2017-09-07 / News

Roscommon Township denies reimbursement for towed car

A man who parked his vehicle in the Roscommon Township parking lot and was not able to immediately retrieve it was denied a refund by the Roscommon Township Board Tuesday for his towing bill.

Allen Belanger, who said he is not a resident of the township, but works for a local paving company and lives in Roscommon County, said he parked his 2002 Cavalier the morning of July 17 to meet with someone (who suggested he park there) to go to work in Clare County.

Belanger explained he intended to retrieve his car that night, but due to a truck breakdown and the need to drop off equipment in Standish, it was too late to get it that night. He said it made more sense to get a ride the next night, but when he returned he found his car was gone.

After calling around, he discovered Phil’s Towing had his vehicle and he was billed $186. He said the car was left in the parking lot for 29 hours and appealed to the board to get his money back, arguing that there are no “no parking” signs in the lot.

Supervisor Diane Randall said she recognized the car as an abandoned vehicle.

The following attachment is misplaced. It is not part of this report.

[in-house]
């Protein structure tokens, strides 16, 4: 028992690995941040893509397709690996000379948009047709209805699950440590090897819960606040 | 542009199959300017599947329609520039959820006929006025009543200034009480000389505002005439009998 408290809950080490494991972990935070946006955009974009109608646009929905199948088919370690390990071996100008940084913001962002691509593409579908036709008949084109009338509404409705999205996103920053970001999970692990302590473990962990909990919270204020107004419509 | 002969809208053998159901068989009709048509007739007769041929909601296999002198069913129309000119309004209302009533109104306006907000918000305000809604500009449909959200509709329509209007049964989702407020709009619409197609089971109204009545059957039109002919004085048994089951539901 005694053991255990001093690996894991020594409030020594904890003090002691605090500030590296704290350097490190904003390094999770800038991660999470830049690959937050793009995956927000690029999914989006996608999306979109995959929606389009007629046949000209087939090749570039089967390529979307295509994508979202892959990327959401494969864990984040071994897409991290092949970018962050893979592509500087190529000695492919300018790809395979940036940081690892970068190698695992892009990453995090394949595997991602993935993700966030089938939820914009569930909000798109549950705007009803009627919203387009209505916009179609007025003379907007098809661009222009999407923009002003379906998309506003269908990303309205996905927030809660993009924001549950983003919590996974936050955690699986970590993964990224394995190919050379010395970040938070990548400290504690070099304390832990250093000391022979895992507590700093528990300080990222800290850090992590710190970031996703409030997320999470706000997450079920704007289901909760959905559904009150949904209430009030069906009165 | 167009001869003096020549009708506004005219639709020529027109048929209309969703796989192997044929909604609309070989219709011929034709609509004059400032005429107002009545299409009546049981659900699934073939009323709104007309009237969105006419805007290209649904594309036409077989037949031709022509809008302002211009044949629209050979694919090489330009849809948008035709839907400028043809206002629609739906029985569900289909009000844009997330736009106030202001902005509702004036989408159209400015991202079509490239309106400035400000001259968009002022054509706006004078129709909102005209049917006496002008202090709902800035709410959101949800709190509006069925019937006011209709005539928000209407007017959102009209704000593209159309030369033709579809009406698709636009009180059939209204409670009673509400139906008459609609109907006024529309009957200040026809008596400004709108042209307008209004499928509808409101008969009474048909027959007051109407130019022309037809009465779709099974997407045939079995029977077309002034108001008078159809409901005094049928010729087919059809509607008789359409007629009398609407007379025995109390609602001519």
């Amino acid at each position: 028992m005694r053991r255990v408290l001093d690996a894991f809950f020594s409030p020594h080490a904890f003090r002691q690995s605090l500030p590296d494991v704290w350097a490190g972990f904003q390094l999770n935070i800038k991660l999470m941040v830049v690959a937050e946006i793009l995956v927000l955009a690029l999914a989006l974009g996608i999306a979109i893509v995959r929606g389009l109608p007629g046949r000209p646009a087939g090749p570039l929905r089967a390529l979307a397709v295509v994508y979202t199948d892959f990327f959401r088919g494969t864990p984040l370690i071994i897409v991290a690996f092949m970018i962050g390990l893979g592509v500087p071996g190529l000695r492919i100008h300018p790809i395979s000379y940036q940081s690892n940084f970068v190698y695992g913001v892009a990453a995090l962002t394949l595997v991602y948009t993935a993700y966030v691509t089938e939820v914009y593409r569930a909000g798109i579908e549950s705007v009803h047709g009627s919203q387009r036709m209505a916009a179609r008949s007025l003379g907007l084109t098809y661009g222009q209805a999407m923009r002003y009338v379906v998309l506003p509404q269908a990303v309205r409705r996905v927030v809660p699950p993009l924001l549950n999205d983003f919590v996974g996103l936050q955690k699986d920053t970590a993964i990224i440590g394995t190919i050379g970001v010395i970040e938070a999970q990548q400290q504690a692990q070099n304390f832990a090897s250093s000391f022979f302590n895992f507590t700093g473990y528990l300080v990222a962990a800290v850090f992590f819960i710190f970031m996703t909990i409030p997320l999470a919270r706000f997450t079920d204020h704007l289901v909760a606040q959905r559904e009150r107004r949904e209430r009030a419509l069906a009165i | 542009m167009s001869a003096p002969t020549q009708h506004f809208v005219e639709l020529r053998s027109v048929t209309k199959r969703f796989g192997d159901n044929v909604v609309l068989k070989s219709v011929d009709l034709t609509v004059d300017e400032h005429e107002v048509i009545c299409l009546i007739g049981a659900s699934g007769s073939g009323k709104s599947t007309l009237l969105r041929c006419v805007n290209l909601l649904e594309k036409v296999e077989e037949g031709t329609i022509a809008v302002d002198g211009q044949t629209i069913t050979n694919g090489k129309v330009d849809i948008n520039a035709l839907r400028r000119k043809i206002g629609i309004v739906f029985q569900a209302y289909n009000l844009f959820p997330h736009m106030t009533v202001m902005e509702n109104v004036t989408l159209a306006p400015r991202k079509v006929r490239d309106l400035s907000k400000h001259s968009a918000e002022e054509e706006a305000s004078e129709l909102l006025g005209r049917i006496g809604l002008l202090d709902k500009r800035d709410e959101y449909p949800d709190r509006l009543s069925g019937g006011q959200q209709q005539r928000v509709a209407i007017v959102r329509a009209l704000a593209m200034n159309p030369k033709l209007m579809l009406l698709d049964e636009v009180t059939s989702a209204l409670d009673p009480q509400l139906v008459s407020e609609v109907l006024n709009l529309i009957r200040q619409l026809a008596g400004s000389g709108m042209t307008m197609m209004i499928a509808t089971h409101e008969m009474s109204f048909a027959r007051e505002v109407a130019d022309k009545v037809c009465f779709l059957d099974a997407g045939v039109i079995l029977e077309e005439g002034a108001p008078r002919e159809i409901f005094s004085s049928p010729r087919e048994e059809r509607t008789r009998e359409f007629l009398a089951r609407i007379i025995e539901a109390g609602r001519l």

She said on most nights, the park is filled with kids, ball players and spectators and that an abandoned vehicle these days “is something to watch for” and referenced a case in another village park in which a mobile meth lab was discovered.

“Had you called, had you left a note, we wouldn’t be having this discussion,” she said.

She said Michigan law says that an abandoned vehicle is one that is apparently inoperable – which to her it was, she said – on public or private property and is more than seven years old titled in the State of Michigan. She said it would be understandable if someone had called the township.

Trustee Rob Christian asked if the vehicle had been tagged and it had not been. Randall said in a previous incident involving a snowmobile trailer, she was told by the State Police she did not need to call them, just have it towed.

Christian said he used to tow vehicles for law enforcement and that a vehicle owner would receive notice and be given a chance to remove it.

“It seems like a matter of procedure to me,” he said.

Randall said it is the correct procedure for a police agency and Christian suggested a law enforcement agency be contacted so an orange tag could be placed on a vehicle to give the owner sufficient time to remove it after 24 hours.

Belanger said no law enforcement agency was contacted.

Christian said he understands Randall’s safety concerns and Randall asked if a policy is needed.

Clerk Carie Milburn said there is a remedy available through court to dispute the towing charge. She said the township is not a police agency under the law and it has a right to tow a vehicle. She said the situation was “a learning experience for all of us” and that the situation may push the board to create a policy, based on safety concerns for children in the park.

“And without a phone call, you just don’t know,” Milburn said.

No motion was made to reimburse Belanger.

Randall thanked him and apologized for his inconvenience.

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